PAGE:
Thousands queue online to access Danish tax returns

Over 77,000 people were on Friday morning waiting online to access their Danish tax returns – and find out whether they will receive a rebate from the tax agency.

Thousands queue online to access Danish tax returns
Access to the Danish tax returns platform was frozen on Friday due to high demand ahead of the release of annual returns. Photo: Mads Claus Rasmussen/Ritzau Scanpix

At one point, the queue became so long that the Danish tax authority, Skat, paused the queue system to prevent it from growing further.

A message on the website read that “you cannot access” the portal.

“We apologise and will correct the error as quickly as possible. Leave the queue and log in again later,” the message read.

In comments to news wire Ritzau, the Danish Tax Agency (Skattestyrelsen) said it is yet not possible to access annual tax returns or årsopgørelser on the tax agency website.

Jan Møller Mikkelsen, vice director with the Danish Tax Agency, confirmed there had been high demand to access the tax returns platform on Friday morning.

“It’s great that there’s such a lot of interest but we’re well ahead of time,” he said in a written statement.

“The annual return is not open yet. We’re working to get the system ready and promise everyone will be informed as soon as we open,” he said.

The returns are scheduled to be made available for taxpayers to access on March 13th, but the Tax Agency sometimes makes them accessible on the Friday preceding the release date.

Annual tax returns (årsopgørelser) in Denmark cover calendar years. They are released in March and finalised in late spring, meaning taxpayers have this period to correct the information on their tax returns from the previous calendar year.

Too much tax paid during the preceding year (without adjustment of the preliminary tax return, forskudsopgørelse during the course of that year), can mean the tax payer is due a tax refund. This will show on the annual return on its release in March.

The reverse applies if less than the correct rate has been paid for that person’s individual circumstances, meaning money might be owed to the Danish tax system.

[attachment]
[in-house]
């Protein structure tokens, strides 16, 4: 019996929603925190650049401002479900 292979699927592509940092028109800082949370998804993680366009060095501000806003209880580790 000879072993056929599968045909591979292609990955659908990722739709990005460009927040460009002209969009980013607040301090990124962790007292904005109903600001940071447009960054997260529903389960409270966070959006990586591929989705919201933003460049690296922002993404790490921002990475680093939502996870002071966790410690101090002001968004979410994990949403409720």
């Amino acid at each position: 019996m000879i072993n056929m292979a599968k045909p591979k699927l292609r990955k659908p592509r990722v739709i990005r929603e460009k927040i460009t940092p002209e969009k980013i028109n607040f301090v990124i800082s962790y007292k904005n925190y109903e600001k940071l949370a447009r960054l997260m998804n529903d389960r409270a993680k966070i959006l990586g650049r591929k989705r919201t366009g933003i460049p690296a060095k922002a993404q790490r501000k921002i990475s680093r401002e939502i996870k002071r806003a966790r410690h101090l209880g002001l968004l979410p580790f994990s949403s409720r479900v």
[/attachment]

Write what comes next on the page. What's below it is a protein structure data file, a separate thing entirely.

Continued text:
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Danish tax authorities to contact millions of taxpayers over returns

Around two million taxpayers in Denmark will be contacted by the country’s tax authorities in the upcoming months in relation to the newly-published annual returns.

Danish tax authorities to contact millions of taxpayers over returns

The tax agency will contact a large number of people asking them to fill out missing information or correct possible errors on their returns, the Danish Tax Agency (Skattestyrelsen) said in a statement on Monday.

“When we write to so many Danes, it’s because we can see there is missing information, or that there is something the member of the public should check after making a change to their tax return,” the agency’s deputy director Jan Møller Mikkelsen said in the statement.

Messages and mails will be individually tailored to their recipients to a higher degree than in the past, he said.

“We want to reach individuals as precisely as possible so there will be fewer messages [but] suited to that individual, so we can help as well as possible,” Mikkelsen said.

“When we tailor direct communication, it will be easier to understand what we are writing and what you need to do in relation to your tax information,” he said.

“That way we hit the target better now and disturb fewer people unnecessarily,” he said.

A total of 4.7 million letters, secure emails and SMS messages will be sent in the coming months.

As such, one person may receive more than one message.

The Tax Agency also advised the public to remain wary over potential false messages.

“If you are the slightest bit in doubt as to whether there may be a scam, stop. Never click on anything. Instead, go on to You can see your tax information here,” Mikkelsen said.

“You are also welcome to chat with us or call,” he said.

The website, the platform for Denmark’s tax returns, has been visited five million times in recent days after annual tax returns were released, allowing tax payers to see whether they are due money back or are in arrears.

The annual tax return can be manually adjusted, such as by changing information relating to income or deductions, until May 1st.

READ ALSO: Årsopgørelse: How to check whether you are due money as Denmark releases tax returns